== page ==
As always, awesome post! We received our tank today and it has a noticeable “bow” on both sides, length wise. Looking at your picture it does not appear that way. It wouldn’t be a huge problem except where I plan to mount it. Did yours bow out after use?

    • Comment by Antoine

      Antoine Reply May 19, 2017 at 3:21 pm

      Now that you mention it, yes, ours “bow” too. Like, a few inches on each side near the center of the tank. That’s why pressurized tanks have cylinder shape! In my case, one side of the tank leans against the wall, the other side is strapped; i don’t mind that it bows.

      What is it in your installation that cause problem with that? Just curious.

  7. Comment by Andre

    Andre Reply May 22, 2017 at 7:01 pm

    Antoine, I was hoping to mount it between the bike tray and wall on the driver side. That way to utilize as much of the dead space as possible and leave the passenger wheel well side open for more storage. Since the tank is bowed out a couple extra inches on each side, it would hit the bikes so that is a no go. We ended up mounting it on the passenger side. Didn’t feel like moving the bike tray, it worked out in the end. I am disappointed in the bowing and overall craftsmanship of the tank (“wrinkling” along the bottom base). We are working with tank 2 which is worse than tank 1, which we sent back last week. Planning to connect all the fittings and try it up tonight, hopefully no leaks! The reason I am sticking with it for now is the dimensions – I love the lengh twise geometry compared to width wise of other tanks. It fits perfectly along the side of the van leaving more space for open floor storage. Not to mention more weight directly over the wheel for traction :). I plan to mount the AGM battery over the other wheel well. Thank you again for your insights and this website, its truly an inspiration and source of excellent info. Cheers!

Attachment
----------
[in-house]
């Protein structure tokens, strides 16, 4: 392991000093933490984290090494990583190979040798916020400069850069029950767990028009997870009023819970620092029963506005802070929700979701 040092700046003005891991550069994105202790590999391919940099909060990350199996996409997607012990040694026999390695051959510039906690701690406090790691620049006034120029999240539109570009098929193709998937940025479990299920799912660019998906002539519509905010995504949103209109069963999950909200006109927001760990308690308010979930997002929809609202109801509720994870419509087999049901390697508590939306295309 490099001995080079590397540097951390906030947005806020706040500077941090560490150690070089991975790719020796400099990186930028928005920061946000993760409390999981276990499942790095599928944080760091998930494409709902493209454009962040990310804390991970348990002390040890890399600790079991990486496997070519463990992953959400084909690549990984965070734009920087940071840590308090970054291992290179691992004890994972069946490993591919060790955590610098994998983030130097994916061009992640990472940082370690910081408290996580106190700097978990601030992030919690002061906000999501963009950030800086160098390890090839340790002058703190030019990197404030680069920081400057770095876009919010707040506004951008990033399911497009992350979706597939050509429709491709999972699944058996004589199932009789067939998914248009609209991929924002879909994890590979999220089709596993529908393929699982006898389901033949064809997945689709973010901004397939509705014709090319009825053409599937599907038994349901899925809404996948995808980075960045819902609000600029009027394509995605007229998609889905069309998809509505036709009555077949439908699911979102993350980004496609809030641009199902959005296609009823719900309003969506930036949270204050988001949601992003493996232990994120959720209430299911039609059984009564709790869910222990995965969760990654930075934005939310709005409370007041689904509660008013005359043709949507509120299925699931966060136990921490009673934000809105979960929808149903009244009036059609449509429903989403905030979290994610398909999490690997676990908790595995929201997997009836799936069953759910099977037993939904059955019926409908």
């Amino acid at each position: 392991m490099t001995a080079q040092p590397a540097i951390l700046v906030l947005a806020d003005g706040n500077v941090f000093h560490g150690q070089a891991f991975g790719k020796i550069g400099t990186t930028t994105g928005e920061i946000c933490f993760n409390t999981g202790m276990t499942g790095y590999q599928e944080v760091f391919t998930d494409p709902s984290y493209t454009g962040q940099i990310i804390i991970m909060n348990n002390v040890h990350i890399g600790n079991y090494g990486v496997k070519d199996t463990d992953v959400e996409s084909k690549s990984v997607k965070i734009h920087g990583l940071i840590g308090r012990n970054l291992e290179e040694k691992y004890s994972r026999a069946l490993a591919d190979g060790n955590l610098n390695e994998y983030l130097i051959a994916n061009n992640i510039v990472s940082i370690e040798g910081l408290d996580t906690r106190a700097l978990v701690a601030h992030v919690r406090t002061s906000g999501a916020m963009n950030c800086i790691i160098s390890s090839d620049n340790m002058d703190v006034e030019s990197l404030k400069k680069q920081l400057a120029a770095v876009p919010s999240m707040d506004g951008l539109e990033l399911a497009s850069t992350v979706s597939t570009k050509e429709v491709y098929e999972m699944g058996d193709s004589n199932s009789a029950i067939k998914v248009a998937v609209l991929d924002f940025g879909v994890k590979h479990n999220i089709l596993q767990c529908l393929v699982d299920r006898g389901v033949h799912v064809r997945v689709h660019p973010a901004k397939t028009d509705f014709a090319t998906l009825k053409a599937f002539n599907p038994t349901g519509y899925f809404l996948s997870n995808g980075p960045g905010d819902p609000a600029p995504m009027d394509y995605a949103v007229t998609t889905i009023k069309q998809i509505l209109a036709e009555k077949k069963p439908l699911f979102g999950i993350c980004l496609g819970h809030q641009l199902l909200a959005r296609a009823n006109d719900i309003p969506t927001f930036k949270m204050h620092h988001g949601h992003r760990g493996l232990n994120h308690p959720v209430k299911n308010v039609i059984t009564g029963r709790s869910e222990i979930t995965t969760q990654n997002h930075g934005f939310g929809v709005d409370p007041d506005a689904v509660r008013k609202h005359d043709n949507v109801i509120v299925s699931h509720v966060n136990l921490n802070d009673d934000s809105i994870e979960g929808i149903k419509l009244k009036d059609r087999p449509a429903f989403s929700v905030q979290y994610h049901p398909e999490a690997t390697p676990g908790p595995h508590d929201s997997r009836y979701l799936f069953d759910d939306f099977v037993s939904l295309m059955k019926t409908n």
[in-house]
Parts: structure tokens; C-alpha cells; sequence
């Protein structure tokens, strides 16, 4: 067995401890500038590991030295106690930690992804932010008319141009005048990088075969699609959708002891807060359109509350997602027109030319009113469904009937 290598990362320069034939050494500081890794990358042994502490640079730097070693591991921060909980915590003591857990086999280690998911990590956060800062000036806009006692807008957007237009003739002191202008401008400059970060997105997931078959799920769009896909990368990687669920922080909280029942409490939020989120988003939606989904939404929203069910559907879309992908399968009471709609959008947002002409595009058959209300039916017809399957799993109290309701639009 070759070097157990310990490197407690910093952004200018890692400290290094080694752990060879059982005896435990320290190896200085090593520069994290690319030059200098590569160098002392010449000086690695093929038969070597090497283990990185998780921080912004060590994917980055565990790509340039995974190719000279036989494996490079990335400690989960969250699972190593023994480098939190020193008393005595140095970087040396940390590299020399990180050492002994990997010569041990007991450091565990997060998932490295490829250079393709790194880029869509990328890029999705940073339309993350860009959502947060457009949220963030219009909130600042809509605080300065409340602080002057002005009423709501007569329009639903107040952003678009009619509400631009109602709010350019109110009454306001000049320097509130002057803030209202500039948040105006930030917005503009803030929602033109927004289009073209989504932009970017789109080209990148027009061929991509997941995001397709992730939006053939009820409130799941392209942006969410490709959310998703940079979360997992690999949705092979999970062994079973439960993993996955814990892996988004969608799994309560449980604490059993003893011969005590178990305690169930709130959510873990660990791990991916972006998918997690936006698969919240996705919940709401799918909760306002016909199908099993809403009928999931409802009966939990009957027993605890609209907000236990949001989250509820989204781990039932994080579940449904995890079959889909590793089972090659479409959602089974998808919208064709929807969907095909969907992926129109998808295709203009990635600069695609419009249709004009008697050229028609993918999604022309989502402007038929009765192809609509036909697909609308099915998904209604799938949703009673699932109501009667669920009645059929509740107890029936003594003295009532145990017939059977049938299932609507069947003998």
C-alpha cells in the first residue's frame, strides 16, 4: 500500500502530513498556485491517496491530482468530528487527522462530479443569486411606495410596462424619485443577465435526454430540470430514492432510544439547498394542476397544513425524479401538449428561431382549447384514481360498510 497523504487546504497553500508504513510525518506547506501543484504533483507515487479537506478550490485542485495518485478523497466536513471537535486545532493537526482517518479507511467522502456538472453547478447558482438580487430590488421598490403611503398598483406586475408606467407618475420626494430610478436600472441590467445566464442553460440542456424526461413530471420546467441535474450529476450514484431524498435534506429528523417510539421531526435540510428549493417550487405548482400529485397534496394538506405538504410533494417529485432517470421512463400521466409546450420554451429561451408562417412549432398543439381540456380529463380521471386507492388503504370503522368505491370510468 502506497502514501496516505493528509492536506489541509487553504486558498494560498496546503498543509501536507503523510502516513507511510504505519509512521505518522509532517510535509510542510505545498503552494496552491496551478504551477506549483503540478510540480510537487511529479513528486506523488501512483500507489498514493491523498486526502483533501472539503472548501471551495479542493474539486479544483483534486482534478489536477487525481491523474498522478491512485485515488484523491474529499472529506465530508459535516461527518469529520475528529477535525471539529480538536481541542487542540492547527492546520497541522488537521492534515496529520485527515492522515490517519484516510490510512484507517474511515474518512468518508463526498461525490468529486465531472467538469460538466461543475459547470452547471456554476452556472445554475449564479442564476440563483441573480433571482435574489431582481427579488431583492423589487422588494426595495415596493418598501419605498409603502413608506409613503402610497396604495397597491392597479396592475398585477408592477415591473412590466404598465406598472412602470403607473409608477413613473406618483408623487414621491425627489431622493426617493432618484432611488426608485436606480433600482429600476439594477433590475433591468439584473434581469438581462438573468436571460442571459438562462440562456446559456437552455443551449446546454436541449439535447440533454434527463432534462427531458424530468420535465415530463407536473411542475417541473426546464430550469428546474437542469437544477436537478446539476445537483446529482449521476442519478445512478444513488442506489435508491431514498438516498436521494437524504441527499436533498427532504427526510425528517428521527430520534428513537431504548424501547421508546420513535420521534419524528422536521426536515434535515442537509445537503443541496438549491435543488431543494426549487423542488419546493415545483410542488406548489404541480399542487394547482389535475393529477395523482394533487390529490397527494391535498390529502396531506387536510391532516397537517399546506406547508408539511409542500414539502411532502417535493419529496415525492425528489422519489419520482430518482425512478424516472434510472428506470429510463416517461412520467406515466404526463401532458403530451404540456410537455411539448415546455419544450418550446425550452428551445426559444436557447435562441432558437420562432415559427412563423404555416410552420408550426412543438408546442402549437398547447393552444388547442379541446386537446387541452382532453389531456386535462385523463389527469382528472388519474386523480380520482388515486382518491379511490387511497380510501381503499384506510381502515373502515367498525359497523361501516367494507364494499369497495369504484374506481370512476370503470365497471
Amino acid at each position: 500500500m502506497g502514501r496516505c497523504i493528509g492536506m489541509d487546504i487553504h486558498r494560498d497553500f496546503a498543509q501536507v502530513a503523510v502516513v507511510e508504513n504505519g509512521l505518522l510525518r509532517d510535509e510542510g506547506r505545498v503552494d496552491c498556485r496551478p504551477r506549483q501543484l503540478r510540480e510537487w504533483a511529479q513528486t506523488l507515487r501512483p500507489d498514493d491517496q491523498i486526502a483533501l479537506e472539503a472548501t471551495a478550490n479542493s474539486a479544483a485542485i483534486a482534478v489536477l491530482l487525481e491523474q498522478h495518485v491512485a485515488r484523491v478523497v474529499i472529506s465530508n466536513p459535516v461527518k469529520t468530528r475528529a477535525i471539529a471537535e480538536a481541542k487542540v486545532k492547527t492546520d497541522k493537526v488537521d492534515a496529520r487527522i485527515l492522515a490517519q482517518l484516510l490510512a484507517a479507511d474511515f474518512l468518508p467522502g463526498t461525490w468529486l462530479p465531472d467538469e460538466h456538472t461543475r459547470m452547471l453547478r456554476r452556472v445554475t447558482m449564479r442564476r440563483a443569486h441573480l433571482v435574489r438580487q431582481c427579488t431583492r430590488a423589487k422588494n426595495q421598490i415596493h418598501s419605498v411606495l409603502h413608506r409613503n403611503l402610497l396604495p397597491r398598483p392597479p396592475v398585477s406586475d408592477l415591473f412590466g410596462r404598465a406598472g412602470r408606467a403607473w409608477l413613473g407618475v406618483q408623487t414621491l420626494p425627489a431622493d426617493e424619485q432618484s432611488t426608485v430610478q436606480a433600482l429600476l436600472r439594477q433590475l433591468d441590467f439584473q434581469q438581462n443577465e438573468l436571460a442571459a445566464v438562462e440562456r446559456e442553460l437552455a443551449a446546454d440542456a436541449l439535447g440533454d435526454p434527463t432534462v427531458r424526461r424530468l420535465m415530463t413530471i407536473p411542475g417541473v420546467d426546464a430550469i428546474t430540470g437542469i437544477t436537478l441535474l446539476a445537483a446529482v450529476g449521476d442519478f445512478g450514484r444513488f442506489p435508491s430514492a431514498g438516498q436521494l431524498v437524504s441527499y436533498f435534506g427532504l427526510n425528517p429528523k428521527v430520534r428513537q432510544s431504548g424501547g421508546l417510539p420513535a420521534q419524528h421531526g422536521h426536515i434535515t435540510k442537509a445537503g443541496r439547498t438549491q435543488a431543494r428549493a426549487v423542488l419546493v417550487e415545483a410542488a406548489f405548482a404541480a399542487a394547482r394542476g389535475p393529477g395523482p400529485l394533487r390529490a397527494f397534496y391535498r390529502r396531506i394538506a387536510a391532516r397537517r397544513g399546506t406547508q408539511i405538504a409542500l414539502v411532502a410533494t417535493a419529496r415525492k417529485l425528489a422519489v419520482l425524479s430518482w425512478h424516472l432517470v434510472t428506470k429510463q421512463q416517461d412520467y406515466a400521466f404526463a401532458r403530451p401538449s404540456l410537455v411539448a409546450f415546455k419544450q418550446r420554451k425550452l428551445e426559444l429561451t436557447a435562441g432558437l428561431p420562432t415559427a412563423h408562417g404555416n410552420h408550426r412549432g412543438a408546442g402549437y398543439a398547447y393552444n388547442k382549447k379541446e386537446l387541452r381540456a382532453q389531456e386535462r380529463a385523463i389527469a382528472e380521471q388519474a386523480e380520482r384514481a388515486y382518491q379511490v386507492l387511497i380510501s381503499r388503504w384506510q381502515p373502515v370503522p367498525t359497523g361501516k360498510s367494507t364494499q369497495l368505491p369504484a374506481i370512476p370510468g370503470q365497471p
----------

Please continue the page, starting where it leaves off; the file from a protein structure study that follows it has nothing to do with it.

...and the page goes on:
• Comment by Antoine

      Antoine Reply May 22, 2017 at 7:55 pm

      I’m sorry you’re disappointed with the quality of the tank. Maybe it’s a question of expectation? Being less than half of any similar product, it fulfilled my expectations. I’m sure there are higher quality tanks around, but the price will vary accordingly.

      Thanks for the compliments on the website!
      Good luck with your tank installation.

      • Comment by Andre

        Andre Reply May 30, 2017 at 2:39 pm